Deno 1.0 was released in May 2020 by Ryan Dahl, Bert Belder, and Bartek Iwańczuk. Dahl, the original developer of Node.js, had reflected on what he considered to be his design mistakes, some of which he saw as unfixable, and therefore created Deno.
Dahl and Belder have now “raised $4.9m of seed capital” from investors including Mozilla and Guillermo Rauch, the CEO of JAMstack company Vercel.
The investment will enable “a staff of full-time expert engineers,” though Deno is to remain MIT-licensed. “We do not want to find ourselves in the unfortunate position where we have to decide if certain features are for paid customers only,” they said.
They also believe that for many of today’s developers, the browser is in effect the client operating system. “Many are more familiar with the Chrome DevTools console than they are with a Unix command-line prompt. More familiar with WebSockets than BSD sockets, MDN than man pages,” they said.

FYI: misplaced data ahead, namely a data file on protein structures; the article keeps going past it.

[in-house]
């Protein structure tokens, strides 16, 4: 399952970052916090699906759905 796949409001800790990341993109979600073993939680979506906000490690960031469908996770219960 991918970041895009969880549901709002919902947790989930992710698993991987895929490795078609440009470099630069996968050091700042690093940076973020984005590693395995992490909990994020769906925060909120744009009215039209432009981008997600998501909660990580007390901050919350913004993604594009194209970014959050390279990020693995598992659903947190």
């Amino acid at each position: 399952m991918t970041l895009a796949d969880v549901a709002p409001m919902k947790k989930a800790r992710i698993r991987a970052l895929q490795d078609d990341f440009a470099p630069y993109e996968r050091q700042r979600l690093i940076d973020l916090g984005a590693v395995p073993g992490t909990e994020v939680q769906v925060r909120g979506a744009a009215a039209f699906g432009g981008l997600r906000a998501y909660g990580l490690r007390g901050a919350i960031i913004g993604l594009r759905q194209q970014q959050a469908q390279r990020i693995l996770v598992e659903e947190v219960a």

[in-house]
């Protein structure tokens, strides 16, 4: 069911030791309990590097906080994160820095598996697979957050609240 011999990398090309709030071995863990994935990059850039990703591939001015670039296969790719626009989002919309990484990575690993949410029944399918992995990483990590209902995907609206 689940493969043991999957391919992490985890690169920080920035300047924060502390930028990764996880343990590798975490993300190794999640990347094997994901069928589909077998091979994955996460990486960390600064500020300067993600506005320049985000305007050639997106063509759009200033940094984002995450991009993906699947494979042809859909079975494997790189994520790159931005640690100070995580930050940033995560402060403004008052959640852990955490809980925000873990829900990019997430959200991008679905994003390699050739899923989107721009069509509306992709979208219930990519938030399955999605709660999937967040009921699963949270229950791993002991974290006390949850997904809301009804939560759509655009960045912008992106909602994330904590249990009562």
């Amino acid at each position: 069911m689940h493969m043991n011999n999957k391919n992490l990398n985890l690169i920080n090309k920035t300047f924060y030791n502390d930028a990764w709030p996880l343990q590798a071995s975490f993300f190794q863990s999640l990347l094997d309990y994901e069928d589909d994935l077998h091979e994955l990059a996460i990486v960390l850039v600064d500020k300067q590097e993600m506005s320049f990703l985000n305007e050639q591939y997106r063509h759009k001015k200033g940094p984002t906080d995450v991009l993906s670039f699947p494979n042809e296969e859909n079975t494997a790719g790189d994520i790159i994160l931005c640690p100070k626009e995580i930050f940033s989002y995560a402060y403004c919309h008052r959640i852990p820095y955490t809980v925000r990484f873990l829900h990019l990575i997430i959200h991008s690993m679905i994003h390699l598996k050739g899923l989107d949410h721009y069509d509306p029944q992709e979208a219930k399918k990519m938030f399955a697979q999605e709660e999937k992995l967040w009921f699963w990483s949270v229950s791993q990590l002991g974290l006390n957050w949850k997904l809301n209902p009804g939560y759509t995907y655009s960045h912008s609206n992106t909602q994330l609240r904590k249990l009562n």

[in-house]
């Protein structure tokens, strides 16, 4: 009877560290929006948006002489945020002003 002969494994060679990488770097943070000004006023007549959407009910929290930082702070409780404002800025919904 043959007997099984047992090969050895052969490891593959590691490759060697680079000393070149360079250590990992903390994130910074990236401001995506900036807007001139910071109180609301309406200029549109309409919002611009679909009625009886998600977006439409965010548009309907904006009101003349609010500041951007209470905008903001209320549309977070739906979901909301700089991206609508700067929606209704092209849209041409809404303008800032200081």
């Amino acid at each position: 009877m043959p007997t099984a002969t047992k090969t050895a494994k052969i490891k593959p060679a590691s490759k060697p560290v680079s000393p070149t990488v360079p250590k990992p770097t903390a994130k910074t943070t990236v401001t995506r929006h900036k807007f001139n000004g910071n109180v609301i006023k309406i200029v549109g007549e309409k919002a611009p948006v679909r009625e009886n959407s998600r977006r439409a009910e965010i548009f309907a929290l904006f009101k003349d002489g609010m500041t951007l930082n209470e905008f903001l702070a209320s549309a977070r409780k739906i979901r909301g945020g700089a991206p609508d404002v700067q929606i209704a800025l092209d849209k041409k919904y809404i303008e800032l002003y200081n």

Deno can be used in many contexts, including serverless functions, desktop applications using Electron or similar, scripting for databases, and more.
Michael Dawson, Node.js lead for Red Hat and IBM and a member of the Technical Steering Committee, told us in October: “All projects are going to end up with some legacy, it’s the price of success that you can’t go back and just change all those things.” As you would expect, though, Dawson takes the line that Node should be improved rather than replaced.
How will Deno Company make money? Dahl and Belder spoke vaguely about “commercial applications of this infrastructure,” which will build on the open-source project. One example already available is Deno Deploy, which allows you to run Deno code on a hosted server with automatic deployment from GitHub.